You’ve surely read the news lately, and a lot is being said around caste oppression. But here’s a group of 20-somethings from Chennai, who’s trying to create an impact in a different way. Meet The Casteless Collective, a 12-member ensemble that sings and plays tunes and talks against the caste system. This band focuses mainly on social agendas like caste oppression, Dalit empowerment and also have a rap on the social reformer, Dr B.R. Ambedkar.
The Casteless Collective came together in October 2017 on the directives of the filmmaker Pa. Ranjith; and rose to fame with their song, Jai Bheem Anthem in October 2020 — which was their first track to release on Spotify.
Since then, the band has scooped up various issues around social backwardness in terms of both caste and mentality to sing about. “This band has proved that music is not only about being peppy or attractive but can also aim at grave issues like social oppression and gender fluidity,” says Ashok Gupta, Under-Secretary at the Ministry of Culture. Not only this, the band also targets to produce such songs that make the masses understand the loopholes and shortcomings of societal matters in a simple yet catchy way. For example, the song Quota which focuses on the reservation system in the country slams an assertive answer to the upper castes supremacy. Similarly, their ongoing project Vantheri is based on the life and challenges faced by immigrants.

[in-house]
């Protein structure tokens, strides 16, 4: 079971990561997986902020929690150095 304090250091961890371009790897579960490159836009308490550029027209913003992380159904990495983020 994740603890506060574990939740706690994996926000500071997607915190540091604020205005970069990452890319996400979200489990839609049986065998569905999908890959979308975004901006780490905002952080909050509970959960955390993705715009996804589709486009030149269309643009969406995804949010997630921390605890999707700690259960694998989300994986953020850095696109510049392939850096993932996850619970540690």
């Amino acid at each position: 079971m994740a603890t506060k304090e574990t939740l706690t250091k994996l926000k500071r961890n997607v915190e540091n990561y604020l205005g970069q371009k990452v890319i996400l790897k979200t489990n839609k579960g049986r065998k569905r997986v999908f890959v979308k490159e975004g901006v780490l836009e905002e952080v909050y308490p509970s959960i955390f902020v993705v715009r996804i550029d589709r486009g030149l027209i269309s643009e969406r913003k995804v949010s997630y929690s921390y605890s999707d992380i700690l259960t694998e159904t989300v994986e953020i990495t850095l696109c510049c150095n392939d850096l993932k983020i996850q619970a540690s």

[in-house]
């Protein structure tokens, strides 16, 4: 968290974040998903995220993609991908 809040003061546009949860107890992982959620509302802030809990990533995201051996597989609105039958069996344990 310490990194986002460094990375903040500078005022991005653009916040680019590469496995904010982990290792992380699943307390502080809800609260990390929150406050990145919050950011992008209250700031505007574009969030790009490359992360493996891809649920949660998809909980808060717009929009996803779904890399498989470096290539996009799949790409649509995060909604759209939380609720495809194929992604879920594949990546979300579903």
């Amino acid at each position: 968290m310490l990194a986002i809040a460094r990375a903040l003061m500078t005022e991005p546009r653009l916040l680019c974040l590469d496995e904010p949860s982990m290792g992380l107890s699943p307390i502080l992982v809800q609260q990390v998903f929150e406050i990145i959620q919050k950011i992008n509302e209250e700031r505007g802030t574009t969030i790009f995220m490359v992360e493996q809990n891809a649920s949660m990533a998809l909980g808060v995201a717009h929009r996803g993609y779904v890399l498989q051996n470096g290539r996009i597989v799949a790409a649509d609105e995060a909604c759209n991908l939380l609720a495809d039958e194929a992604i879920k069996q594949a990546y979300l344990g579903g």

“They have proved that music can become a platform for being vocal about any issues whether it may be social, economical, domestic, but here I’ll focus on the social one”, says Pt. Anubhav Tiwari, classical tabla player with an honorary title of Pandit. The band has also gained paramount inspiration from Tamil anti-caste activist and writer C Iyothee Thass. And, this musical congregation also derives its name from the usage Jaathi Illadha Tamizhargal coined by Thass. “The best part about their music apart from their lyrics is the fusion of rock and folk music”, says Pt. Tiwari.
Another idiosyncratic metaphor that the band reflects within its music is the use of parai, a frame drum generally used by the lower castes of the society. “This displays how intricately the members think about the prevailing caste system and its nuances”, remarks Gupta.